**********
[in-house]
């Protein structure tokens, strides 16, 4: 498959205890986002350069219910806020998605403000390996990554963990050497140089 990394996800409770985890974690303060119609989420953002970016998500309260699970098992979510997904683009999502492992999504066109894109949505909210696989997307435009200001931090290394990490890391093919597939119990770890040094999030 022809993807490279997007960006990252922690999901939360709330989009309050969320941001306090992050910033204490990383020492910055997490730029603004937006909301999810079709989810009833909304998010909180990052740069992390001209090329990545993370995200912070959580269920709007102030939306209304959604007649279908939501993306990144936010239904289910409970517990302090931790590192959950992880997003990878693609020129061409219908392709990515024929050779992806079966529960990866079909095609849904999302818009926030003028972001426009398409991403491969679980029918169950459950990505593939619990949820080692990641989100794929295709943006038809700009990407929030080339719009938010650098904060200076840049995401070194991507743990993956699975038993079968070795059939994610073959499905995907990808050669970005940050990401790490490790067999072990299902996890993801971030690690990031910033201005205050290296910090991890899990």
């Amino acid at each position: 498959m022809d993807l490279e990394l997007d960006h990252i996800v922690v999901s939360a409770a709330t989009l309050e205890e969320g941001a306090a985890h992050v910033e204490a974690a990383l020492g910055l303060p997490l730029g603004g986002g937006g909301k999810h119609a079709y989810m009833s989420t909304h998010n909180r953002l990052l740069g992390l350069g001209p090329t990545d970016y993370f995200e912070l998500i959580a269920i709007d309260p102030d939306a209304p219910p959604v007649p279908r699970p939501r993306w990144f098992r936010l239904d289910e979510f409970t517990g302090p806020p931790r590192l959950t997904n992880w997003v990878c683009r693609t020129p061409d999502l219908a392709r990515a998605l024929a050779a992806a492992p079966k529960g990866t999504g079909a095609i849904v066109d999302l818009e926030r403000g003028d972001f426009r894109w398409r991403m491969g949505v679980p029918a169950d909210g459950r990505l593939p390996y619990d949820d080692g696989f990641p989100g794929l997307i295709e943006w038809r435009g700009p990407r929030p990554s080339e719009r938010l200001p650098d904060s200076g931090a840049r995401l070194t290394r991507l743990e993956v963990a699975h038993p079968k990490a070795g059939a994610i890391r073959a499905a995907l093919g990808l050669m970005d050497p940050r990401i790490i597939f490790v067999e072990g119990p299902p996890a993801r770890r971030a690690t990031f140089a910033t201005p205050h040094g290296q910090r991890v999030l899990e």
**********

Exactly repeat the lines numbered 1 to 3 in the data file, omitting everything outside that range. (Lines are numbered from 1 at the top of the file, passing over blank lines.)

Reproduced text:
[in-house]
């Protein structure tokens, strides 16, 4: 498959205890986002350069219910806020998605403000390996990554963990050497140089 990394996800409770985890974690303060119609989420953002970016998500309260699970098992979510997904683009999502492992999504066109894109949505909210696989997307435009200001931090290394990490890391093919597939119990770890040094999030 022809993807490279997007960006990252922690999901939360709330989009309050969320941001306090992050910033204490990383020492910055997490730029603004937006909301999810079709989810009833909304998010909180990052740069992390001209090329990545993370995200912070959580269920709007102030939306209304959604007649279908939501993306990144936010239904289910409970517990302090931790590192959950992880997003990878693609020129061409219908392709990515024929050779992806079966529960990866079909095609849904999302818009926030003028972001426009398409991403491969679980029918169950459950990505593939619990949820080692990641989100794929295709943006038809700009990407929030080339719009938010650098904060200076840049995401070194991507743990993956699975038993079968070795059939994610073959499905995907990808050669970005940050990401790490490790067999072990299902996890993801971030690690990031910033201005205050290296910090991890899990």
């Amino acid at each position: 498959m022809d993807l490279e990394l997007d960006h990252i996800v922690v999901s939360a409770a709330t989009l309050e205890e969320g941001a306090a985890h992050v910033e204490a974690a990383l020492g910055l303060p997490l730029g603004g986002g937006g909301k999810h119609a079709y989810m009833s989420t909304h998010n909180r953002l990052l740069g992390l350069g001209p090329t990545d970016y993370f995200e912070l998500i959580a269920i709007d309260p102030d939306a209304p219910p959604v007649p279908r699970p939501r993306w990144f098992r936010l239904d289910e979510f409970t517990g302090p806020p931790r590192l959950t997904n992880w997003v990878c683009r693609t020129p061409d999502l219908a392709r990515a998605l024929a050779a992806a492992p079966k529960g990866t999504g079909a095609i849904v066109d999302l818009e926030r403000g003028d972001f426009r894109w398409r991403m491969g949505v679980p029918a169950d909210g459950r990505l593939p390996y619990d949820d080692g696989f990641p989100g794929l997307i295709e943006w038809r435009g700009p990407r929030p990554s080339e719009r938010l200001p650098d904060s200076g931090a840049r995401l070194t290394r991507l743990e993956v963990a699975h038993p079968k990490a070795g059939a994610i890391r073959a499905a995907l093919g990808l050669m970005d050497p940050r990401i790490i597939f490790v067999e072990g119990p299902p996890a993801r770890r971030a690690t990031f140089a910033t201005p205050h040094g290296q910090r991890v999030l899990e």